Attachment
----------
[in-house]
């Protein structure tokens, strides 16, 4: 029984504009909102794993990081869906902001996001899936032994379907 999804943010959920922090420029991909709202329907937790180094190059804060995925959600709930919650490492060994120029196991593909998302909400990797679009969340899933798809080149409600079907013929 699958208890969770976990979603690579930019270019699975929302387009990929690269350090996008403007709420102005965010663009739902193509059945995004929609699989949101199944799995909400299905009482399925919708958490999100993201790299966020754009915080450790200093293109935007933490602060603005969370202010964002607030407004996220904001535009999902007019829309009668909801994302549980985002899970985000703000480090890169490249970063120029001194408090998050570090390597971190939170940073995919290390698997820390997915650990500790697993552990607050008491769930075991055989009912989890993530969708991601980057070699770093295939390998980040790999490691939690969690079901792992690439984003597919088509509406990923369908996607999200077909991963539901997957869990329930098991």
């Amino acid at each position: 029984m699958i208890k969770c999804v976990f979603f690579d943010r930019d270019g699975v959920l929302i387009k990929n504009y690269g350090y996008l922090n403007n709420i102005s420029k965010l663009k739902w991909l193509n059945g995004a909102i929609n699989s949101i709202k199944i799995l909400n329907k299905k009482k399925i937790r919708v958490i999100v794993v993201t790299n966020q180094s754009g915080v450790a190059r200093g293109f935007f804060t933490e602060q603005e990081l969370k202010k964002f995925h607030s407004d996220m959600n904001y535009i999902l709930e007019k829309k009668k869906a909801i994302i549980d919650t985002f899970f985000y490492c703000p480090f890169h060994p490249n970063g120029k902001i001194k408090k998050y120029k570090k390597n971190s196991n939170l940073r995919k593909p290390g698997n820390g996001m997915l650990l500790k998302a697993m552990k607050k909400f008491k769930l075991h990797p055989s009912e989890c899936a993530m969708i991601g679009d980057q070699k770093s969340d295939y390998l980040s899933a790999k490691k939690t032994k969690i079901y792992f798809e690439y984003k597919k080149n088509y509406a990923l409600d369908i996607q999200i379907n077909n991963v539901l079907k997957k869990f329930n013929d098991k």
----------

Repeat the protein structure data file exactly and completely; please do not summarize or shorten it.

[in-house]
């Protein structure tokens, strides 16, 4: 029984504009909102794993990081869906902001996001899936032994379907 999804943010959920922090420029991909709202329907937790180094190059804060995925959600709930919650490492060994120029196991593909998302909400990797679009969340899933798809080149409600079907013929 699958208890969770976990979603690579930019270019699975929302387009990929690269350090996008403007709420102005965010663009739902193509059945995004929609699989949101199944799995909400299905009482399925919708958490999100993201790299966020754009915080450790200093293109935007933490602060603005969370202010964002607030407004996220904001535009999902007019829309009668909801994302549980985002899970985000703000480090890169490249970063120029001194408090998050570090390597971190939170940073995919290390698997820390997915650990500790697993552990607050008491769930075991055989009912989890993530969708991601980057070699770093295939390998980040790999490691939690969690079901792992690439984003597919088509509406990923369908996607999200077909991963539901997957869990329930098991």
């Amino acid at each position: 029984m699958i208890k969770c999804v976990f979603f690579d943010r930019d270019g699975v959920l929302i387009k990929n504009y690269g350090y996008l922090n403007n709420i102005s420029k965010l663009k739902w991909l193509n059945g995004a909102i929609n699989s949101i709202k199944i799995l909400n329907k299905k009482k399925i937790r919708v958490i999100v794993v993201t790299n966020q180094s754009g915080v450790a190059r200093g293109f935007f804060t933490e602060q603005e990081l969370k202010k964002f995925h607030s407004d996220m959600n904001y535009i999902l709930e007019k829309k009668k869906a909801i994302i549980d919650t985002f899970f985000y490492c703000p480090f890169h060994p490249n970063g120029k902001i001194k408090k998050y120029k570090k390597n971190s196991n939170l940073r995919k593909p290390g698997n820390g996001m997915l650990l500790k998302a697993m552990k607050k909400f008491k769930l075991h990797p055989s009912e989890c899936a993530m969708i991601g679009d980057q070699k770093s969340d295939y390998l980040s899933a790999k490691k939690t032994k969690i079901y792992f798809e690439y984003k597919k080149n088509y509406a990923l409600d369908i996607q999200i379907n077909n991963v539901l079907k997957k869990f329930n013929d098991k």